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#171 : Chuck Feeney (The Billionaire Who Wasn't)
March 15th, 2021 | E171

What I learned from reading The Billionaire Who Wasn't: How Chuck Feeney Secretly Made and Gave Away a Fortune by Conor O'Clery.


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He celebrated having divested himself personally of the vast wealth with which fate and his genius for making money had burdened him. [0:01] 

Feeney was already showing a trait that would assert itself throughout his life: thinking big and aiming to achieve the best result, even if it seemed unattainable. [3:27]

I all of a sudden realized, shit, you can sell this to anybody, anywhere. [12:45] 

Feeney believed that there could be more lucrative opportunities in the less  crowded Pacific. [21:53] 

Chuck lived out of his briefcase. Everything was connected with business. We did a lot of screwy things. I became part of what he called his ‘teen  age frontier’ approach to business, because he surrounded himself with smart college youngsters, mostly single and aggressive ‘conquerors of the world.’ I was the oldest, always the damper, saying to him, "Are you out of your mind?" [25:44]

We hadn’t spent any time on corporate structuring or anything like that, we were just simply busy selling cars, duty — free liquor, making the cash, putting the cash in the bank, cash in, and cash out. [28:06]

They were on the verge of going bankrupt, perhaps already were. Feeney and Miller were almost back where they started. They could perhaps boost the cash flow from the duty   free shops in Hong Kong and Hawaii to clear off the debts. Feeney had moments of despair. “Of course. It goes with the territory. But there wasn’t much we could do. It was something we had started, and we thought we were going to make a million dollars out of it. We had no choice but to salvage the company or go over the cliff.” [31:21]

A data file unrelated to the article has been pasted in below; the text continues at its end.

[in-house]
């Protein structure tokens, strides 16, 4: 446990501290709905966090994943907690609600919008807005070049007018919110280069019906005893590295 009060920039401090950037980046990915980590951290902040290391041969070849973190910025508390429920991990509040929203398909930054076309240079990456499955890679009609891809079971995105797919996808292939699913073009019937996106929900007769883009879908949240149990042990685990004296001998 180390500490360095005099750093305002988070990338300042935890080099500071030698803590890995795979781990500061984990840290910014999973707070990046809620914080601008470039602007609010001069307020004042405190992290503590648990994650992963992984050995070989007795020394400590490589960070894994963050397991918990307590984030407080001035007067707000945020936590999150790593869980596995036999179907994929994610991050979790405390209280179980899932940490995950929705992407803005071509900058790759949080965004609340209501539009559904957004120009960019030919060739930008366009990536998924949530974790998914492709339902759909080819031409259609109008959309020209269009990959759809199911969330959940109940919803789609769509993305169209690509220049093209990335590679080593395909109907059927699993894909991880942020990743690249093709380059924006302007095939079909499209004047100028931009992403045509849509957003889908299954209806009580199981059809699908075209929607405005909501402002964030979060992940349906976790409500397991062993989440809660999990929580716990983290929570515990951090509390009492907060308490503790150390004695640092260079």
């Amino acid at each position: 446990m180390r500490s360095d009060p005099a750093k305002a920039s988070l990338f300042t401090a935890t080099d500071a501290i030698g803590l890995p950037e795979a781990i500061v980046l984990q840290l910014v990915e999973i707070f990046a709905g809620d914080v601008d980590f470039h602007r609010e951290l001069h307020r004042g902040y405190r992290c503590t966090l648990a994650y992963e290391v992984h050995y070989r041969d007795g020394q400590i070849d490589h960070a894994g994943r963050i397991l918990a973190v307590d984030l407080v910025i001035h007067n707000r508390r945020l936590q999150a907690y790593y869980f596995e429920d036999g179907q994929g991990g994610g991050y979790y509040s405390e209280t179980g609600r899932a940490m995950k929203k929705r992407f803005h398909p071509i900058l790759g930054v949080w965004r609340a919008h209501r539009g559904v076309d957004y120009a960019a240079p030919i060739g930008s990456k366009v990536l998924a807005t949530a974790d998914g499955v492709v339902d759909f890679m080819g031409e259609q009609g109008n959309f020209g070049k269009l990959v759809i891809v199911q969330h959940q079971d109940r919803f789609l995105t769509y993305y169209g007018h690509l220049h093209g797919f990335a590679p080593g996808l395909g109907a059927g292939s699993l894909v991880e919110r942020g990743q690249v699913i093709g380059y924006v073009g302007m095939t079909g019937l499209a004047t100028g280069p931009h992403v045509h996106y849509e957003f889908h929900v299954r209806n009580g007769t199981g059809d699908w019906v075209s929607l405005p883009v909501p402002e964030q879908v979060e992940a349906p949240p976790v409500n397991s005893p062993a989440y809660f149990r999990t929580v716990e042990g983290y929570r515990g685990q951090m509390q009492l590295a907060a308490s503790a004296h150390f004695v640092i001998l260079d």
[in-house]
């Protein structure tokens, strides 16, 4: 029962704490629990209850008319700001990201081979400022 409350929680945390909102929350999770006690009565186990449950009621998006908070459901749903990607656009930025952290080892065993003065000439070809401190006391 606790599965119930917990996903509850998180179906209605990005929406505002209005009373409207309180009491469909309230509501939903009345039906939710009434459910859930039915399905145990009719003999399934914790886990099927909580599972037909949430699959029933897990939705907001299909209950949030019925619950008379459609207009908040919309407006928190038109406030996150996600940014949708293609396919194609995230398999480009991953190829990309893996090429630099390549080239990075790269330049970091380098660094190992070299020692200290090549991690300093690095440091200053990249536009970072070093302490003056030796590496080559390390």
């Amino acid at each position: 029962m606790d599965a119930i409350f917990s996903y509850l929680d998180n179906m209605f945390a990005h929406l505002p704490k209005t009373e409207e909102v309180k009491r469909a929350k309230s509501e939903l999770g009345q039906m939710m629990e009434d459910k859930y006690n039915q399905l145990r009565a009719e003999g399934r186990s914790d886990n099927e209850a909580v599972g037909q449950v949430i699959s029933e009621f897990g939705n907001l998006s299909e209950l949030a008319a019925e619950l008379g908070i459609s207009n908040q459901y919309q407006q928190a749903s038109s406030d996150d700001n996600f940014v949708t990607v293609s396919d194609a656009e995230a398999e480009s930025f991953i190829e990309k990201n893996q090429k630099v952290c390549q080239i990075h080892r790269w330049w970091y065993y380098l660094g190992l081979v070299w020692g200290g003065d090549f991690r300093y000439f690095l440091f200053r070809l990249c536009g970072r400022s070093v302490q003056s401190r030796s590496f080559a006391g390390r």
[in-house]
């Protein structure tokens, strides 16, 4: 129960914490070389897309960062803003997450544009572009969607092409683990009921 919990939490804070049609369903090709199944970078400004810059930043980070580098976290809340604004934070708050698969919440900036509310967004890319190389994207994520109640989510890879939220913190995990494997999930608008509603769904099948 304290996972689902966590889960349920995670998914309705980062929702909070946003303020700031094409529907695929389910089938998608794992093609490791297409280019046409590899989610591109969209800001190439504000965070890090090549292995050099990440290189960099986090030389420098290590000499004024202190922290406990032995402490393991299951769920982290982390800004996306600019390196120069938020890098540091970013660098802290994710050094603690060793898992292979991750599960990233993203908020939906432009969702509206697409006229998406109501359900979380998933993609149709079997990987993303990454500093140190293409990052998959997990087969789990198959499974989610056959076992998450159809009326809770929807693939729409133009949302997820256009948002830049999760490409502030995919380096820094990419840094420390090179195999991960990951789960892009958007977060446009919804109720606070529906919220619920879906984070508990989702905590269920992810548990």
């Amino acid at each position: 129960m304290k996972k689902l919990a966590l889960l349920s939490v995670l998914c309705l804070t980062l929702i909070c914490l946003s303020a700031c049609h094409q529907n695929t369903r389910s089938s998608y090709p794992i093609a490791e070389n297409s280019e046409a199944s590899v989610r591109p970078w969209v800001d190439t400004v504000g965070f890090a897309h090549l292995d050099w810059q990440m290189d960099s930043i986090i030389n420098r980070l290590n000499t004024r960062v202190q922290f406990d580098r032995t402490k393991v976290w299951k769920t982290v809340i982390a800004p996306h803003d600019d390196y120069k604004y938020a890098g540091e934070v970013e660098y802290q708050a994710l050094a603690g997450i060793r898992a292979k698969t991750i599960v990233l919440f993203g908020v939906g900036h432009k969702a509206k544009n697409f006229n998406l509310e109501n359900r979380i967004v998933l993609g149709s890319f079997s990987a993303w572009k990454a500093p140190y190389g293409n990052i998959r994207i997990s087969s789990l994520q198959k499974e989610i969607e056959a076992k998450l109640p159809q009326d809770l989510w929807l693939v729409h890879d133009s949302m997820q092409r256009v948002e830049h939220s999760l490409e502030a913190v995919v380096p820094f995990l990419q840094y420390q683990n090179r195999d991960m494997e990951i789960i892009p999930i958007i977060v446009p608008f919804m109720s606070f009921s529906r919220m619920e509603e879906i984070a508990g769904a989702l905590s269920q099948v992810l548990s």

The duty   free shops began to make substantial profits, the owners agreed to take 90 percent of the dividends in cash, a practice that would continue for a quarter of a century. [44:54] 

Paradoxically, while Feeney became more frugal, he was pushing himself ever harder to build up the business that was making him even richer. [48:26] 

He brings a focus on business that I hadn’t experienced before. If something doesn’t work, he has four or so different thoughts. He has a multifaceted way of looking at business. He is detail oriented in his approach. [48:51] 

His definition of success was not having all the money one desired, but being able to raise a happy, healthy family. “There has to be a balance in life. A balance of business, family, and the opportunity to learn and teach." [49:41] 

They were offering to pay the State of Hawaii some $2 million every three days, for the next five years, just for the right to run a couple of stores. [58:38] 

What only the four owners knew was that during that period (1978–1988), they had received cash dividends of $867 million, of which Chuck Feeney had got $334 million. [1:00:53] 

A new divorce settlement was reached that gave Danielle an additional $60 million. Feeney insisted that Danielle get all the family homes, in Paris, London, the south of France, Connecticut, Hawaii, and New York. He took nothing himself from the family property. [1:03:33] 

Nobody ever put a penny in the business. We took out $ 8 billion or whatever it was. Nobody is that smart. You have just got to have a lot of things going your way. [1:07:56] 


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